Featuring 54 brands and 30 physical storefronts, the Fall/Winter 2022 event marked an optimistic return to form and the largest attendance since the start of the pandemic.
Designer Tomo Koizumi, whose extravagant creations went viral after being shown at New York Fashion Week in 2019 and most recently at the opening ceremony of the Summer Olympics, unveiled it in his home country, with Japanese celebrities among those modeling for him. creations.
“It was difficult to make and achieve,” Koizumi said of his collection, adding that he thought it could open up “new possibilities” and that he hoped to dress more Japanese stars in the future.
Tomo Koizumi supported Rakuten Fashion Week Tokyo’s “by R” initiative, which supports Japanese fashion brands. “I think having your own brand identity is more important than chasing trends,” he said of young designers. “You have to try to create trends.” Credit: Contributed by Tomo Koizumi
Some designers have taken advantage of the long-awaited return of the wider public to showcase their creations in new and unexpected ways. Punk-inspired label Kidill staged a live concert (pictured above), dressing up indie band Psysalia Hito in heavily colored dresses and plaid. Meanwhile, Yoshio Kubo, who the organizers dubbed the “NFT presentation”, presented his sculptural work as an exhibition, with models dressed in monochrome creations puffed up in extravagant puffy dresses. These pieces were inspired by digital fashion, Kubo told CNN, where the possibilities are endless. “I used air to make (things) big. When (those present) looked at the collection, they thought that the clothes were really fake.”
Kidill’s creations were worn by the Japanese rock band Psysalia Hito who performed live at their show, with the band’s guitarist wearing the dress above. Credit: Courtesy of Kidill
Yoshio Kubo, who founded his label in 2004, has taken inspiration from traditional Japanese kites this season as well as digital fashion. Credit: Contributed by Yoshio Kubo
Covid-19 still hung over the event, with attendees required to wear masks and capacity limited to 200 to 250 people per show, less than a third of pre-pandemic levels. But Kaoru Imajo, one of the directors of the Japan Fashion Week Organization (which oversees the event), said the organizers were “very pleased” with the turnout despite the absence of overseas buyers and international editors.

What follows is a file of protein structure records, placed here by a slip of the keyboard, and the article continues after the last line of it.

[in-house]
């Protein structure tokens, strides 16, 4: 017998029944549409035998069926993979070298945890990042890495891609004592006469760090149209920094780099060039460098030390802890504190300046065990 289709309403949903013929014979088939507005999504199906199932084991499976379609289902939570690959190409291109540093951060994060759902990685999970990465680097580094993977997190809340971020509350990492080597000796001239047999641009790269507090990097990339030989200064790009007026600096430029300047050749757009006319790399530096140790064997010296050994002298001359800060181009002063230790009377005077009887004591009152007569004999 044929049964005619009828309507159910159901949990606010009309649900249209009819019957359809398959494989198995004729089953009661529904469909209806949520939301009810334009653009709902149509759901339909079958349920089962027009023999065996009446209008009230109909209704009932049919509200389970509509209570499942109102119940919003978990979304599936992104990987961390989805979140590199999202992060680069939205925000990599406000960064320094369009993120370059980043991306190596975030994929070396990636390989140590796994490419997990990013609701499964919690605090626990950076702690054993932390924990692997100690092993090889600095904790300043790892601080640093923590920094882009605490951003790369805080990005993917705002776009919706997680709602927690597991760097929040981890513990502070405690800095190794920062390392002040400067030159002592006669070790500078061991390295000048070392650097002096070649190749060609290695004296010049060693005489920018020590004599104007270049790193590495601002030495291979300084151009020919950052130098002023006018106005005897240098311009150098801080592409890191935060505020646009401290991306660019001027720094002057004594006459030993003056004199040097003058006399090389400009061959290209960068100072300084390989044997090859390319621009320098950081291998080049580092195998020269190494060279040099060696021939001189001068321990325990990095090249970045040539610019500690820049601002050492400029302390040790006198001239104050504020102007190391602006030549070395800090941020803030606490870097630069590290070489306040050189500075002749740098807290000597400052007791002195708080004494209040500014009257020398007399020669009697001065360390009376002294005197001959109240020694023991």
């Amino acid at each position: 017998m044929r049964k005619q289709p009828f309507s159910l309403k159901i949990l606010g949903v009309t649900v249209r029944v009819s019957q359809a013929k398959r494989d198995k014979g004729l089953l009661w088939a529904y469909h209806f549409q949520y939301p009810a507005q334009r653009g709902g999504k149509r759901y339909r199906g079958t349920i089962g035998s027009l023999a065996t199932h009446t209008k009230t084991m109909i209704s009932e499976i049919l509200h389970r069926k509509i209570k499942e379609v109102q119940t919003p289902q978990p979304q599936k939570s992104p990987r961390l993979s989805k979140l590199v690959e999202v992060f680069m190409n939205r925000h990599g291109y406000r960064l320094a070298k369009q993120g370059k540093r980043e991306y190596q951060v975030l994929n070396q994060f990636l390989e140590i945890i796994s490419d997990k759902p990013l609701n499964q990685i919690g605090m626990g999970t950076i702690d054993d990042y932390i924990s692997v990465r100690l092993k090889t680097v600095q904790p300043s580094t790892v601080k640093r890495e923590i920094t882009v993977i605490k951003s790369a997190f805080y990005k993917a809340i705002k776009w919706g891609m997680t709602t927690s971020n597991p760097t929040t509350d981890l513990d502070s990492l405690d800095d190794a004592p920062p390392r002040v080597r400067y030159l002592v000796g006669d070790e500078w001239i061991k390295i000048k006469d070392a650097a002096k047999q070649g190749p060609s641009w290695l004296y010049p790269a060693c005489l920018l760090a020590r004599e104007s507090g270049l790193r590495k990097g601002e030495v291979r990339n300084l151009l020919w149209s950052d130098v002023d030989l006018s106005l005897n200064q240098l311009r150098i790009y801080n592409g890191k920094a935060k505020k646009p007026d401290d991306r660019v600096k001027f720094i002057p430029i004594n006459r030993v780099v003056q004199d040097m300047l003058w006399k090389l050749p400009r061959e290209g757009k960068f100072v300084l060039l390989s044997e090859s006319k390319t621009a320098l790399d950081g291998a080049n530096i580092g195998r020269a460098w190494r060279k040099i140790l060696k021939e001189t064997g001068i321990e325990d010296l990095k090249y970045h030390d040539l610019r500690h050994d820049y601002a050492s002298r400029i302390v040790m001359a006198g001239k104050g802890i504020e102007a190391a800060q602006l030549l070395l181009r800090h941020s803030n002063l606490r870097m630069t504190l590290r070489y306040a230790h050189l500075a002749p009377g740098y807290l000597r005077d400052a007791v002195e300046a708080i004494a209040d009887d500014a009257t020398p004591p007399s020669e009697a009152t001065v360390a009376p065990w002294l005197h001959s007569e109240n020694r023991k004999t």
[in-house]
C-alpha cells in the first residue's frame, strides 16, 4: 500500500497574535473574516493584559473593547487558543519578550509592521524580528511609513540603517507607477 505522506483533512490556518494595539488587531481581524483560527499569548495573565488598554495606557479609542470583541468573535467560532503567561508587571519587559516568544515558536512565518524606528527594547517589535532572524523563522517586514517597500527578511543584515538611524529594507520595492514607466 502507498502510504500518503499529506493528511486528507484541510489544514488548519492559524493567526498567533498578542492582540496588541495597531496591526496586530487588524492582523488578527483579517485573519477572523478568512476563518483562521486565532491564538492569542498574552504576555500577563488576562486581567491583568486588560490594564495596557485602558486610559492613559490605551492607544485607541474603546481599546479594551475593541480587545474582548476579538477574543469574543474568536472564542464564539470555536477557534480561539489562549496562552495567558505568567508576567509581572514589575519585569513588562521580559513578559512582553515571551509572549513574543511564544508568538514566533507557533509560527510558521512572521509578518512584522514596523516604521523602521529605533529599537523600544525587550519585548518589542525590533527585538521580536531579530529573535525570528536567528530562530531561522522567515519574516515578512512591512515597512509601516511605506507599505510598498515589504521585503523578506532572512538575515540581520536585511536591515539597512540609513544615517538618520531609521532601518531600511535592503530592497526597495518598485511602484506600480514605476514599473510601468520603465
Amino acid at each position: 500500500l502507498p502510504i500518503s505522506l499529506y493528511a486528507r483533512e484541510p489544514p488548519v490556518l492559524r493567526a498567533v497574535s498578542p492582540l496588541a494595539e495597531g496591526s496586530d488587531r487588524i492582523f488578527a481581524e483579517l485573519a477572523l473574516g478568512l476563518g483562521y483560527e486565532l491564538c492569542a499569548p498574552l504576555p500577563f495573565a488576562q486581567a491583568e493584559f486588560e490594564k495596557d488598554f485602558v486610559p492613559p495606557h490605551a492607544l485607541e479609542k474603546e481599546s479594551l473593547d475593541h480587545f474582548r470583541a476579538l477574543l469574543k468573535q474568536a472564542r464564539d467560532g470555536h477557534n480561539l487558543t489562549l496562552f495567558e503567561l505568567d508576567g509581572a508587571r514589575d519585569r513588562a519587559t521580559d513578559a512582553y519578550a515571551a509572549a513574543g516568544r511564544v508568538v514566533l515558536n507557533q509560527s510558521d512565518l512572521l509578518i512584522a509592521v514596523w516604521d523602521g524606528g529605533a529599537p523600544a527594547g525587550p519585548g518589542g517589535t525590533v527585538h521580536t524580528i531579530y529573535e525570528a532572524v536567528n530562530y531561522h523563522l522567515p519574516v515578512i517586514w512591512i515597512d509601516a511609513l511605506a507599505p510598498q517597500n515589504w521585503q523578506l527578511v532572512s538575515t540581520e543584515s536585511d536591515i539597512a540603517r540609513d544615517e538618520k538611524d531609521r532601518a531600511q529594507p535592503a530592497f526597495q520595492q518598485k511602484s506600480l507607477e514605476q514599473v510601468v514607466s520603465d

“We have amazing designers and international designers are putting on shows,” Imaggio said via video link. “But we wish we had more guests.”
While Covid-19 has created significant challenges, event organizers have also benefited from travel restrictions. Some of the most famous local brands, which are usually exhibited abroad, decided to take part in Tokyo this year.
The event also gave up-and-coming designers like Shun Ishizawa a chance to shine. Ishizawa, who introduced his eponymous label during the event, said the platform allowed him to “share his brand and worldview with more people,” adding that Hokkaido, where he lives, has a smaller fashion chain than Tokyo. Inspired by the rebellious “Yankee” subculture of the 1980s, his collection included wide-leg trousers as well as traditional Japanese iconography, such as daruma doll-print denim jackets.
Cropped denim jackets were paired with wide-leg trousers, a style favored by the subculture. Ishizawa said that the pursuit of “masculinity” and “elegance” was central to his brand. Credit: Contributed by Maison Shun Ishizawa
Daruma appears wearing a denim jacket by Maison Shun Ishizawa. Credit: Contributed by Maison Shun Ishizawa
While Japanese fashion has a strong global reputation, thanks to brands like Comme des Garçons, Yohji Yamamoto and Issey Miyake, younger and lesser-known brands still go unnoticed internationally, said Imajo, director. He believes the platform provides much-needed exposure, but says more can be done within the industry to help the country’s talent keep up with young Korean and Chinese designers, who he believes are “getting stronger.”